Government approved on February 21 a concept paper laying out wide-ranging reform proposals on the local self-governance system aimed at, as the document says, empowering local governance and promoting more engagement of locals in decision-making.
According to the reform plan, which was developed by the Ministry for Regional Development and Infrastructure, most aspects of the newly proposed system, which among other issues also envisages making post of town mayors directly elected, will be enforced with the local elections in spring 2014.
There are nine territorial administrative units (mkhare) or regions in Georgia: Guria; Imereti; Kakheti; Mtskheta-Mtianeti; Racha-Lechkhumi and Kvemo Svaneti; Samegrelo and Zemo Svaneti; Samtskhe-Javakheti; Kvemo Kartli and Shida Kartli (administratively breakaway South Ossetia is part of Shida Kartli region).
Governors of these regions are now appointed by the President.
Adjara under its status of autonomous republic has higher level of self-governance than other regions; breakaway Abkhazia, under the Georgian legislation, is also an autonomous republic.
Regions (among them Adjara) are divided into municipalities uniting villages and towns. There are now total of 69 municipalities with each having its directly elected local council (Sakrebulo); executive branch on the level of these municipalities are headed by gamgebeli; these heads of the local municipalities are elected by Sakrebulos. Heads of municipalities appoint representatives, or as they are called ‘village trustees’ (soplis rtsmunebuli) for each village within respective municipalities.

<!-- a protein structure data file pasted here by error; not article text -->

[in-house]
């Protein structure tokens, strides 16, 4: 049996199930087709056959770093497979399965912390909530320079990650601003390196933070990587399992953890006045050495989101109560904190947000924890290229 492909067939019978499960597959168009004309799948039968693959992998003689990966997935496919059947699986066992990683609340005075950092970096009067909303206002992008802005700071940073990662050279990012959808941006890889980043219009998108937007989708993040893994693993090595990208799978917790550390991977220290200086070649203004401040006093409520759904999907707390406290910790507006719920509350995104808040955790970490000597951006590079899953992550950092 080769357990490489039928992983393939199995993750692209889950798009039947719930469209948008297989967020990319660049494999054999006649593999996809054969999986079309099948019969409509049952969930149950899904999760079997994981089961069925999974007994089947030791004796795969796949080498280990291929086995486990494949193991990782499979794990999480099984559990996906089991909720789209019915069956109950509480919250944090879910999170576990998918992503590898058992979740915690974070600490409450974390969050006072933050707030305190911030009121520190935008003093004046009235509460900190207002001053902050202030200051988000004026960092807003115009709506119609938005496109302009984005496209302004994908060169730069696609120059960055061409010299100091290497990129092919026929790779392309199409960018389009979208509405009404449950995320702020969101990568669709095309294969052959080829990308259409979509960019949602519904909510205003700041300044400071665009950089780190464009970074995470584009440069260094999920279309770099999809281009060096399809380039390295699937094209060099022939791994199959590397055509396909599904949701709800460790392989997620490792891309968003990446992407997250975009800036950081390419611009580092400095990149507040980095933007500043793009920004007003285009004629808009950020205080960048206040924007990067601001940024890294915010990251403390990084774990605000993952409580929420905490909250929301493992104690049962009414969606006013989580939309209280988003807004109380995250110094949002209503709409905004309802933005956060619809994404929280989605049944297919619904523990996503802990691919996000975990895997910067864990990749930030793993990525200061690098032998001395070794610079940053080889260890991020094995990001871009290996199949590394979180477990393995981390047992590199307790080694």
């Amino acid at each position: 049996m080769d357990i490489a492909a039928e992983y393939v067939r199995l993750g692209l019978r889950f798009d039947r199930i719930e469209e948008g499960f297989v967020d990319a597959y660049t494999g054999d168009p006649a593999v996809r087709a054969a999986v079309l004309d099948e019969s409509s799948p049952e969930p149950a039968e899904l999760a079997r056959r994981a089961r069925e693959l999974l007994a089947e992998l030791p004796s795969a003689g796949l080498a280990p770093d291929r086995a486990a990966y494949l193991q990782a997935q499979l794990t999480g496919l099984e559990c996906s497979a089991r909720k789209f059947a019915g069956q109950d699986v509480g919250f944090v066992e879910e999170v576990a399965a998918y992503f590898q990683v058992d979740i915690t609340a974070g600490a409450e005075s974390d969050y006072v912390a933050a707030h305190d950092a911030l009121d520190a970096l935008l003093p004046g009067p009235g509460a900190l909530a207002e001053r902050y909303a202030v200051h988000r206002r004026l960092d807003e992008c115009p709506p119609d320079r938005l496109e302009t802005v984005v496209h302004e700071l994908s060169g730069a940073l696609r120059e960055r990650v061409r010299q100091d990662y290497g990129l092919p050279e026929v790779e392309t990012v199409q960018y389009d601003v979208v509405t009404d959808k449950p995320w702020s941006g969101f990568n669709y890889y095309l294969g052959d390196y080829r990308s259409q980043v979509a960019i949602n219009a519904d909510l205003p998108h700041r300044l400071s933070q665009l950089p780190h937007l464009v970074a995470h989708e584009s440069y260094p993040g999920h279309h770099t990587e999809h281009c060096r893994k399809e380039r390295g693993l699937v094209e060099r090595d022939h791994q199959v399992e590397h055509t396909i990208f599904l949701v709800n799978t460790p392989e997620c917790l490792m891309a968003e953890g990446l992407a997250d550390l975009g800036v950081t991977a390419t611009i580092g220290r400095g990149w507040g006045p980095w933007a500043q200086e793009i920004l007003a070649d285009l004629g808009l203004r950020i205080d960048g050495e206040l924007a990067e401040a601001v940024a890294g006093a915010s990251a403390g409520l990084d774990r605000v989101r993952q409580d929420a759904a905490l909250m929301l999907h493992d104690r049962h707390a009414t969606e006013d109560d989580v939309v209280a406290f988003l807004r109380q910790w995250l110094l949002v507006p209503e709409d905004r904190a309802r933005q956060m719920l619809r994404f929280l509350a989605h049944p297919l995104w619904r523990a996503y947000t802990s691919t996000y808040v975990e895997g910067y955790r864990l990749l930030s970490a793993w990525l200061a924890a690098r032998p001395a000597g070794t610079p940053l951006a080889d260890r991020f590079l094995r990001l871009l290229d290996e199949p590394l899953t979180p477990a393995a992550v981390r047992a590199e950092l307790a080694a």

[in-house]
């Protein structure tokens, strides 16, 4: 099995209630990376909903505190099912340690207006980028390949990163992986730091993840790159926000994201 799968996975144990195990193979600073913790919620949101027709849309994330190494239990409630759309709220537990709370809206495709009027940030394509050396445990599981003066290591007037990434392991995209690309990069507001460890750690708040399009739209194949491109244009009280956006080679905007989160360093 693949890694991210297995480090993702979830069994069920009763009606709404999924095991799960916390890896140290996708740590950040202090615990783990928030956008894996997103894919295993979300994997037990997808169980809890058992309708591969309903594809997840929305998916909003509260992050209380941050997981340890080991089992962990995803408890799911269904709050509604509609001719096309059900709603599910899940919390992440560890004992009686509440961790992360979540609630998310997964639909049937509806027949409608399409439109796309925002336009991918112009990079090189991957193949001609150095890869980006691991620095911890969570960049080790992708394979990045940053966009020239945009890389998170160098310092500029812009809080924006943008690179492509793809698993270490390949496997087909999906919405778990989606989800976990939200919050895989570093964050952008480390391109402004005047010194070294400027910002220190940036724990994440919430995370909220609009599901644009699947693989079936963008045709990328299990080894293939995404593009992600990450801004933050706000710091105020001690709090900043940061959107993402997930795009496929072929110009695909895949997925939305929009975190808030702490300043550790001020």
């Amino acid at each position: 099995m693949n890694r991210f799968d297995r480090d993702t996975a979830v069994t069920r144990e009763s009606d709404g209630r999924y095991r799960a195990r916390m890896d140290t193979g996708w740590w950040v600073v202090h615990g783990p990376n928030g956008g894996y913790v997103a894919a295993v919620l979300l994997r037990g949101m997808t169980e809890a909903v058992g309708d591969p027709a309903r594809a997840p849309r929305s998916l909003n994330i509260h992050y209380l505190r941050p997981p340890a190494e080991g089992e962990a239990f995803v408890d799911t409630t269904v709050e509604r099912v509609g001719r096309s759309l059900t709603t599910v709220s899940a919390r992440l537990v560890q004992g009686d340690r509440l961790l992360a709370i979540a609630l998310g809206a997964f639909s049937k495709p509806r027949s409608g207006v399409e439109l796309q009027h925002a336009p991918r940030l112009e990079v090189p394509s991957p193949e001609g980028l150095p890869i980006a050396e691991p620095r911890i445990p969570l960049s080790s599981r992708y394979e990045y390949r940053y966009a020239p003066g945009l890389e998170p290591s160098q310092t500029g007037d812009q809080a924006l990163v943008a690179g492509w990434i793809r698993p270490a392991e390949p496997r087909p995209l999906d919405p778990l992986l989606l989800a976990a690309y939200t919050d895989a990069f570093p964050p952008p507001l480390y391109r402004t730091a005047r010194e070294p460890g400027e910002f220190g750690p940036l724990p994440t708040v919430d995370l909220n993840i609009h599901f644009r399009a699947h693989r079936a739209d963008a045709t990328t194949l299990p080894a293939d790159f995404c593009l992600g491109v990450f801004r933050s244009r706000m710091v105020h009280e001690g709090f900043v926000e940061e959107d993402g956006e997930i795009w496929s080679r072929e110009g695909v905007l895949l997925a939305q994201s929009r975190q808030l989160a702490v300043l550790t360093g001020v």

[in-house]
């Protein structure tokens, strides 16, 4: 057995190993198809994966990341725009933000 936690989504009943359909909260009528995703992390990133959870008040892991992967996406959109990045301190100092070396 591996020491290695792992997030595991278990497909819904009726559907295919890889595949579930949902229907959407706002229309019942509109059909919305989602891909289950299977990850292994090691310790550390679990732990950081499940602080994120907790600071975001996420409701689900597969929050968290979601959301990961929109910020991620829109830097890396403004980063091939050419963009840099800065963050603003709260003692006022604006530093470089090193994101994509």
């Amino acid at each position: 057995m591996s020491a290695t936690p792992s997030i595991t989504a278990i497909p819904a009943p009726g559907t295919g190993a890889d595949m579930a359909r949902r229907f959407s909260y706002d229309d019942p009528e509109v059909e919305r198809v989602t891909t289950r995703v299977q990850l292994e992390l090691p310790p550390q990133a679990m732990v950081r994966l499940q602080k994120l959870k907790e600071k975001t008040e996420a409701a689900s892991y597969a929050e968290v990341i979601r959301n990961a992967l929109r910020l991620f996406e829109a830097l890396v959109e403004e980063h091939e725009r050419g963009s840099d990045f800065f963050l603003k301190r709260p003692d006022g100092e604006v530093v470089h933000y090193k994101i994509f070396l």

There are five “self-governing cities” – Tbilisi; Kutaisi; Batumi; Rustavi and Poti. Mayors of these cities, except of Tbilisi, are elected by their respective local city councils (Sakrebulos). Tbilisi is the only city in Georgia where mayor is elected directly by voters.
According to the government-proposed reform plan, on a village level “direct democracy” will be introduced in a form of “village assembly”, which will be authorized to elect assembly chairperson and council of representatives. Although these self-governing bodies will not have their own independent budgets, they will have the authority to select and monitor various local infrastructure projects in frames of village support and other programs. Villages will also be able to obtain status of “legal entity of public law” that will allow them to receive funding from municipal local self-governance to implement specific projects on the ground. Relevant legislative amendments, according to the government’s plan, will be made in 2013 to prepare for introduction of the system by 2014 local elections.
According to the concept, “self-governing towns and communities” will be formed on the level of municipalities. Borders of these self-governing units on the level of municipalities will be defined before 2014 local elections and these elections will be held in accordance to newly defined borders, according to the concept.